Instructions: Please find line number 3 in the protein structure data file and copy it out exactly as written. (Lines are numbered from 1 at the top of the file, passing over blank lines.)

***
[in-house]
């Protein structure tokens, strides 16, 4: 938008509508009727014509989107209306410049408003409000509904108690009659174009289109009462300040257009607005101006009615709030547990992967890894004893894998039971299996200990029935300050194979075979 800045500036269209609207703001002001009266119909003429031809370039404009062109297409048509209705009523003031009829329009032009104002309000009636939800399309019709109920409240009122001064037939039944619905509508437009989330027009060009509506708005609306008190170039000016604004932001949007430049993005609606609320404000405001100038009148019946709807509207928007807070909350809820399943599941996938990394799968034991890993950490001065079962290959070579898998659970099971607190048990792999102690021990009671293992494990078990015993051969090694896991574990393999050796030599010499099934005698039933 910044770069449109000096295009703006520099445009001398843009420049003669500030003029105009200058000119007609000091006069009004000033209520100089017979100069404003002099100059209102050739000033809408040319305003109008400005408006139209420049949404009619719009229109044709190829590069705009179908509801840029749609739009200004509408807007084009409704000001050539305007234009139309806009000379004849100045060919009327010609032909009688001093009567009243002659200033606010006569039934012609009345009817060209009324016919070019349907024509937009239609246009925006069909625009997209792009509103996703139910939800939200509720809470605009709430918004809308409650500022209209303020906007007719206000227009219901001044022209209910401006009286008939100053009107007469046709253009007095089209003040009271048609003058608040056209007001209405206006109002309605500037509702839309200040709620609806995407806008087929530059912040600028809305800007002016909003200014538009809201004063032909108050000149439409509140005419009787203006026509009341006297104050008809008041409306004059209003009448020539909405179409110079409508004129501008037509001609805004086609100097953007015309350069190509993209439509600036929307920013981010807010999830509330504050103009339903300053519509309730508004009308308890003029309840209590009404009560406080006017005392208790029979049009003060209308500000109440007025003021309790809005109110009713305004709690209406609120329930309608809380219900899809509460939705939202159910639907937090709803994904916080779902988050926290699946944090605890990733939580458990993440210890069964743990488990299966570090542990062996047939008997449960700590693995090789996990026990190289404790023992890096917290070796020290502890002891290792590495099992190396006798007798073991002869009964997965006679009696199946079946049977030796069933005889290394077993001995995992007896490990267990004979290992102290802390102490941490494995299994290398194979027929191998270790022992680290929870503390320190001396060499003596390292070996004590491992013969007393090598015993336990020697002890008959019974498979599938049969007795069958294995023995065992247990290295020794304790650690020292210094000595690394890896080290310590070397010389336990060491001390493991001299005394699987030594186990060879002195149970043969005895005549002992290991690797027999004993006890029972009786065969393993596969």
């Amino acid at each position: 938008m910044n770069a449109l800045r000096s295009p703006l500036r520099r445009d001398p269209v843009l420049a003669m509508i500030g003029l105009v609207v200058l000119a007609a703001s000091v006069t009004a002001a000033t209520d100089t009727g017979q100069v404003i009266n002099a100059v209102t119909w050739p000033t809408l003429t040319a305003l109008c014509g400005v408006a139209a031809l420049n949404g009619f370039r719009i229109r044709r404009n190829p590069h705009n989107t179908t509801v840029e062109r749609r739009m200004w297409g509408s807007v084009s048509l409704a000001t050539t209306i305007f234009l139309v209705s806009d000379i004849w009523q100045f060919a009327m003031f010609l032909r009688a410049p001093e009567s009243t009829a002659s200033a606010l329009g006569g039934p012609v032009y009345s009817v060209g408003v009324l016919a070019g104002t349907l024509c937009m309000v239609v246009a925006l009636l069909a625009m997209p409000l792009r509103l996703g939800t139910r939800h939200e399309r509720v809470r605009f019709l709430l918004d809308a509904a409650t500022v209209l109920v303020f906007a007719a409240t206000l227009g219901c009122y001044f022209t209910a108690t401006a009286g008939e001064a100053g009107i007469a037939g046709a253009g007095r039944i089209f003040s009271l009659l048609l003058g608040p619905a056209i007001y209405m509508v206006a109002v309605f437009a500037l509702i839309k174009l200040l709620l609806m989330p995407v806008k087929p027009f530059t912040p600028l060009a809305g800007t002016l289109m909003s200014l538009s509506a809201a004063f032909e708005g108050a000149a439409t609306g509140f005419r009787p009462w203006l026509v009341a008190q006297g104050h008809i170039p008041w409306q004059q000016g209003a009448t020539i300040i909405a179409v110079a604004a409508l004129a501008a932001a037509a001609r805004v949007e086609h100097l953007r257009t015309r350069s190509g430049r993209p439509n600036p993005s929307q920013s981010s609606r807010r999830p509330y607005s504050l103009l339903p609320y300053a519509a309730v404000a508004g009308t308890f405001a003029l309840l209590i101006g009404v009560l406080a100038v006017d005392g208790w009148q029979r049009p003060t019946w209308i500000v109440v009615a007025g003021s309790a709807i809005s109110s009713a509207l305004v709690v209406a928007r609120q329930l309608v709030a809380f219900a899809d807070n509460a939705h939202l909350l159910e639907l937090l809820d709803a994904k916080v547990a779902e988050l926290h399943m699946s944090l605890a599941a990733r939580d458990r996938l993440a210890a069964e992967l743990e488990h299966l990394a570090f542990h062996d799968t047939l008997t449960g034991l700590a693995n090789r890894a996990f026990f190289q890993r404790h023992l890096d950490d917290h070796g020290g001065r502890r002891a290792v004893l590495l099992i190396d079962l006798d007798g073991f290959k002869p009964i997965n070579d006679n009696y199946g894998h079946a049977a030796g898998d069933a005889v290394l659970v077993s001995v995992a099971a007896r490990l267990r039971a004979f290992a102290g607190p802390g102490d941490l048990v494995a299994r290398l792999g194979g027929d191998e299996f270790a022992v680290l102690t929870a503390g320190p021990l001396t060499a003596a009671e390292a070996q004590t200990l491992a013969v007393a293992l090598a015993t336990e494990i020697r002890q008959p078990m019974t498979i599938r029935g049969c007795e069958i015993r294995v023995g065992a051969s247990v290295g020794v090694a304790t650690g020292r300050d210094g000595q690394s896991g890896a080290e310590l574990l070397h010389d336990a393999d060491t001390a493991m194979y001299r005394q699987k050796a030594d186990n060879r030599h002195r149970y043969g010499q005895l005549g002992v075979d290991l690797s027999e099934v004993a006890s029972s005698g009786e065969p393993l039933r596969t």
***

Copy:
């Amino acid at each position: 938008m910044n770069a449109l800045r000096s295009p703006l500036r520099r445009d001398p269209v843009l420049a003669m509508i500030g003029l105009v609207v200058l000119a007609a703001s000091v006069t009004a002001a000033t209520d100089t009727g017979q100069v404003i009266n002099a100059v209102t119909w050739p000033t809408l003429t040319a305003l109008c014509g400005v408006a139209a031809l420049n949404g009619f370039r719009i229109r044709r404009n190829p590069h705009n989107t179908t509801v840029e062109r749609r739009m200004w297409g509408s807007v084009s048509l409704a000001t050539t209306i305007f234009l139309v209705s806009d000379i004849w009523q100045f060919a009327m003031f010609l032909r009688a410049p001093e009567s009243t009829a002659s200033a606010l329009g006569g039934p012609v032009y009345s009817v060209g408003v009324l016919a070019g104002t349907l024509c937009m309000v239609v246009a925006l009636l069909a625009m997209p409000l792009r509103l996703g939800t139910r939800h939200e399309r509720v809470r605009f019709l709430l918004d809308a509904a409650t500022v209209l109920v303020f906007a007719a409240t206000l227009g219901c009122y001044f022209t209910a108690t401006a009286g008939e001064a100053g009107i007469a037939g046709a253009g007095r039944i089209f003040s009271l009659l048609l003058g608040p619905a056209i007001y209405m509508v206006a109002v309605f437009a500037l509702i839309k174009l200040l709620l609806m989330p995407v806008k087929p027009f530059t912040p600028l060009a809305g800007t002016l289109m909003s200014l538009s509506a809201a004063f032909e708005g108050a000149a439409t609306g509140f005419r009787p009462w203006l026509v009341a008190q006297g104050h008809i170039p008041w409306q004059q000016g209003a009448t020539i300040i909405a179409v110079a604004a409508l004129a501008a932001a037509a001609r805004v949007e086609h100097l953007r257009t015309r350069s190509g430049r993209p439509n600036p993005s929307q920013s981010s609606r807010r999830p509330y607005s504050l103009l339903p609320y300053a519509a309730v404000a508004g009308t308890f405001a003029l309840l209590i101006g009404v009560l406080a100038v006017d005392g208790w009148q029979r049009p003060t019946w209308i500000v109440v009615a007025g003021s309790a709807i809005s109110s009713a509207l305004v709690v209406a928007r609120q329930l309608v709030a809380f219900a899809d807070n509460a939705h939202l909350l159910e639907l937090l809820d709803a994904k916080v547990a779902e988050l926290h399943m699946s944090l605890a599941a990733r939580d458990r996938l993440a210890a069964e992967l743990e488990h299966l990394a570090f542990h062996d799968t047939l008997t449960g034991l700590a693995n090789r890894a996990f026990f190289q890993r404790h023992l890096d950490d917290h070796g020290g001065r502890r002891a290792v004893l590495l099992i190396d079962l006798d007798g073991f290959k002869p009964i997965n070579d006679n009696y199946g894998h079946a049977a030796g898998d069933a005889v290394l659970v077993s001995v995992a099971a007896r490990l267990r039971a004979f290992a102290g607190p802390g102490d941490l048990v494995a299994r290398l792999g194979g027929d191998e299996f270790a022992v680290l102690t929870a503390g320190p021990l001396t060499a003596a009671e390292a070996q004590t200990l491992a013969v007393a293992l090598a015993t336990e494990i020697r002890q008959p078990m019974t498979i599938r029935g049969c007795e069958i015993r294995v023995g065992a051969s247990v290295g020794v090694a304790t650690g020292r300050d210094g000595q690394s896991g890896a080290e310590l574990l070397h010389d336990a393999d060491t001390a493991m194979y001299r005394q699987k050796a030594d186990n060879r030599h002195r149970y043969g010499q005895l005549g002992v075979d290991l690797s027999e099934v004993a006890s029972s005698g009786e065969p393993l039933r596969t």